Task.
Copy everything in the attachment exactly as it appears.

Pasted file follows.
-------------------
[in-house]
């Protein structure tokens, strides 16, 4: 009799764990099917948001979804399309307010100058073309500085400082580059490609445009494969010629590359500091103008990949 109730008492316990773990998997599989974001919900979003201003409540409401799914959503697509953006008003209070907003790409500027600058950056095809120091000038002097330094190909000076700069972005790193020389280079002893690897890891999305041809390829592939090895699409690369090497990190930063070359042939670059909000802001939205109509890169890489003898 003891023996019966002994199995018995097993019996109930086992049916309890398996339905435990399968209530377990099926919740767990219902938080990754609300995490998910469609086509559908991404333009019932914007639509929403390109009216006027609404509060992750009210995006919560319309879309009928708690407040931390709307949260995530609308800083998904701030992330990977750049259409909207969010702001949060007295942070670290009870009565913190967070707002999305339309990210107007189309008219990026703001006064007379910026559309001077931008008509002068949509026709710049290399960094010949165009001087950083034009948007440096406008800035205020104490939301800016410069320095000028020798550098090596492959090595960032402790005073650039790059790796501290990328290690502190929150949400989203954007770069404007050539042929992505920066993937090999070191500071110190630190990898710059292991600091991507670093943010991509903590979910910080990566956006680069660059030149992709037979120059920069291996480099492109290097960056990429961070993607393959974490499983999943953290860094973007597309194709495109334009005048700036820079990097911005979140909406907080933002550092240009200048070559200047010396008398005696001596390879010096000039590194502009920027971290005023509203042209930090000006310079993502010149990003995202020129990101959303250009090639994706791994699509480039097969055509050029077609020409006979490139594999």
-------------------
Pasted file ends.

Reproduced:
[in-house]
């Protein structure tokens, strides 16, 4: 009799764990099917948001979804399309307010100058073309500085400082580059490609445009494969010629590359500091103008990949 109730008492316990773990998997599989974001919900979003201003409540409401799914959503697509953006008003209070907003790409500027600058950056095809120091000038002097330094190909000076700069972005790193020389280079002893690897890891999305041809390829592939090895699409690369090497990190930063070359042939670059909000802001939205109509890169890489003898 003891023996019966002994199995018995097993019996109930086992049916309890398996339905435990399968209530377990099926919740767990219902938080990754609300995490998910469609086509559908991404333009019932914007639509929403390109009216006027609404509060992750009210995006919560319309879309009928708690407040931390709307949260995530609308800083998904701030992330990977750049259409909207969010702001949060007295942070670290009870009565913190967070707002999305339309990210107007189309008219990026703001006064007379910026559309001077931008008509002068949509026709710049290399960094010949165009001087950083034009948007440096406008800035205020104490939301800016410069320095000028020798550098090596492959090595960032402790005073650039790059790796501290990328290690502190929150949400989203954007770069404007050539042929992505920066993937090999070191500071110190630190990898710059292991600091991507670093943010991509903590979910910080990566956006680069660059030149992709037979120059920069291996480099492109290097960056990429961070993607393959974490499983999943953290860094973007597309194709495109334009005048700036820079990097911005979140909406907080933002550092240009200048070559200047010396008398005696001596390879010096000039590194502009920027971290005023509203042209930090000006310079993502010149990003995202020129990101959303250009090639994706791994699509480039097969055509050029077609020409006979490139594999």